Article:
Senate Majority Leader Bill Frist (search) pledged Tuesday that any effort by Republicans to ban Democratic filibusters of President Bush's judicial nominees would not apply to traditional filibusters that Senate rules permit the minority party to use on other legislative issues.
"There is no need for change in relation to legislative matters," Frist said in a statement issued before GOP senators met for their weekly policy meeting.
Frist was working to ensure he has 50 votes to approve a rules change that would end Democrats' ability to threaten filibusters of Bush's judicial nominees. Democrats blocked 10 of Bush's first-term appeals court nominations through filibuster (search) threats and allowed confirmation of 34. Bush has re-nominated seven of the 10.
While it takes only a majority vote to change Senate rules, it takes 60 senators to end a filibuster. The Senate has 55 Republicans, 44 Democrats and a Democrat-leaning independent.
Senate Democratic leader Harry Reid of Nevada suggested last week that getting rid of the legislative filibuster could be Frist's next target if he wins on the judicial filibuster.
That concerns some conservative groups like the Gun Owners of America (search) and the National Right to Work Committee (search), which oppose a judicial filibuster ban, saying a ban on legislative filibusters might be next. They say Republicans have used legislative filibuster threats to stop antigun and pro-union legislation and that weapon is too important to lose.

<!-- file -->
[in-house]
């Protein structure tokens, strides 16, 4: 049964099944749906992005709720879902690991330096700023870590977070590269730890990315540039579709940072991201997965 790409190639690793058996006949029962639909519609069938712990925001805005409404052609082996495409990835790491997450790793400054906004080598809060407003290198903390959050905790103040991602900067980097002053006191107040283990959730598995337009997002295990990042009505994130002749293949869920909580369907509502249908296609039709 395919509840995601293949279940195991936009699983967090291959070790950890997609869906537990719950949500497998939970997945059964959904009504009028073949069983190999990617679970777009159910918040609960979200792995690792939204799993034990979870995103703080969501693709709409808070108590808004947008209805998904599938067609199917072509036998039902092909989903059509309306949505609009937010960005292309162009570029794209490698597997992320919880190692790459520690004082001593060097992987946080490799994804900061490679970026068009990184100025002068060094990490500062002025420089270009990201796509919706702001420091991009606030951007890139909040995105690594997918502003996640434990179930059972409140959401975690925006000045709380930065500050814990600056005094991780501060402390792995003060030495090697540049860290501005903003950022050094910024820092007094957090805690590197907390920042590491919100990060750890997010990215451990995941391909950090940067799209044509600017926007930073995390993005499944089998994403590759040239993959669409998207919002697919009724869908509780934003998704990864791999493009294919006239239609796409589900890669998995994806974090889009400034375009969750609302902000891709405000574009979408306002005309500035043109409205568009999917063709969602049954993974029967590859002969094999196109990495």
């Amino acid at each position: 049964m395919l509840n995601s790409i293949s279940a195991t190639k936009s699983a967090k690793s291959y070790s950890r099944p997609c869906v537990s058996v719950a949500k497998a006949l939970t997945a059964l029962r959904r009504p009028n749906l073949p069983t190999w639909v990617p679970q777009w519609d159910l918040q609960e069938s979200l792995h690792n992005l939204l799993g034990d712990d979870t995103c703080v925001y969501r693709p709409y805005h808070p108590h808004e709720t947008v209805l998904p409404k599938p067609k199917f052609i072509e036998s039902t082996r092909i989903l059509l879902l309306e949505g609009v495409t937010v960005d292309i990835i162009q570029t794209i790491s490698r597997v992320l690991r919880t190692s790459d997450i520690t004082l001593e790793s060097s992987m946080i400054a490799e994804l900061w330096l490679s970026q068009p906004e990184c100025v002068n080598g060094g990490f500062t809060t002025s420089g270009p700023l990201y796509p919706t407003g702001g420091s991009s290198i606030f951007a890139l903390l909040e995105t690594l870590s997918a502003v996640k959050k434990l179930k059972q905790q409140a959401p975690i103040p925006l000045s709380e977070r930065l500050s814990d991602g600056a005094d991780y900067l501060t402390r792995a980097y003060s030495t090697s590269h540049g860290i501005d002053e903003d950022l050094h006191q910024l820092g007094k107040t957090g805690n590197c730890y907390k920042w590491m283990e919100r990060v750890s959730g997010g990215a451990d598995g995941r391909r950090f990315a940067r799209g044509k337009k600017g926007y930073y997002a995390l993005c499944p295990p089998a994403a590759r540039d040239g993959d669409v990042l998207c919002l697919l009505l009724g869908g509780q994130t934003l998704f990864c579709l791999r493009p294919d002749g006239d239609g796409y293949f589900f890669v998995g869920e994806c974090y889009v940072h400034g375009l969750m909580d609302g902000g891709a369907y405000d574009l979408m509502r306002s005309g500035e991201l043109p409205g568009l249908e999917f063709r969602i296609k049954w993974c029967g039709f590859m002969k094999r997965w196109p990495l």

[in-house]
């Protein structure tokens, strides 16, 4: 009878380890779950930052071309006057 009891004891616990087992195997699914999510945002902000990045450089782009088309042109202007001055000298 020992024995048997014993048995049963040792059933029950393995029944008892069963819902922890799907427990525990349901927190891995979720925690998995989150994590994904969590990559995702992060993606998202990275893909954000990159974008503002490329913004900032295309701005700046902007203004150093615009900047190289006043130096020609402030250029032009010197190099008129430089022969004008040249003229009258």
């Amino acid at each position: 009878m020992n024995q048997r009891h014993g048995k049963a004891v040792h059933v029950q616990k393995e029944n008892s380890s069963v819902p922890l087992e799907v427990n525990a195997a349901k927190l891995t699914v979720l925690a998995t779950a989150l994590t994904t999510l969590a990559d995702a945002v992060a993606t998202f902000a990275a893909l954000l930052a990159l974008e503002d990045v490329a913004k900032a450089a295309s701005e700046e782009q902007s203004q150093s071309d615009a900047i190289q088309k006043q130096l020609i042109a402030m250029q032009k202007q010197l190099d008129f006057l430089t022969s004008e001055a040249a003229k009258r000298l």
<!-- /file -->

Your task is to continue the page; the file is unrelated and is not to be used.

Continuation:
But Frist's statement said he "will not act in any way to impact the rights of colleagues when it comes to legislation" or try to change Senate rules that "now provide many tools for members, and leaders, to see legislative ideas brought to an up or down vote on the Senate floor."
Also on Tuesday, the Republican National Committee announced it would join the effort to stop the Democrats, sending e-mails calling for their supporters to contact Democratic senators and urge them to stop blocking Bush's nominees.
"Call your Democratic senator and tell them to do their job and give the president's judges an up or down vote!" the e-mail said.